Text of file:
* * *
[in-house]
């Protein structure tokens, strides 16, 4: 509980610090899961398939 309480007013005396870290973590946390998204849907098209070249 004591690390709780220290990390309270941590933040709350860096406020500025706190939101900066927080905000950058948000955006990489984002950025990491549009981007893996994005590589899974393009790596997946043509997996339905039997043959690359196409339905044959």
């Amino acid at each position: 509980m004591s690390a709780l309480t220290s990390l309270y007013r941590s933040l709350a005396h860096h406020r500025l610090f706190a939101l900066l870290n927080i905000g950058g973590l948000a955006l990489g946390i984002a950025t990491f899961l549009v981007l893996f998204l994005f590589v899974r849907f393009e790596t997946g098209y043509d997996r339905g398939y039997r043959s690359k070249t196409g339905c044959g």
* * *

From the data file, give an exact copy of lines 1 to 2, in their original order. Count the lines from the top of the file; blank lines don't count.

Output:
[in-house]
């Protein structure tokens, strides 16, 4: 509980610090899961398939 309480007013005396870290973590946390998204849907098209070249 004591690390709780220290990390309270941590933040709350860096406020500025706190939101900066927080905000950058948000955006990489984002950025990491549009981007893996994005590589899974393009790596997946043509997996339905039997043959690359196409339905044959």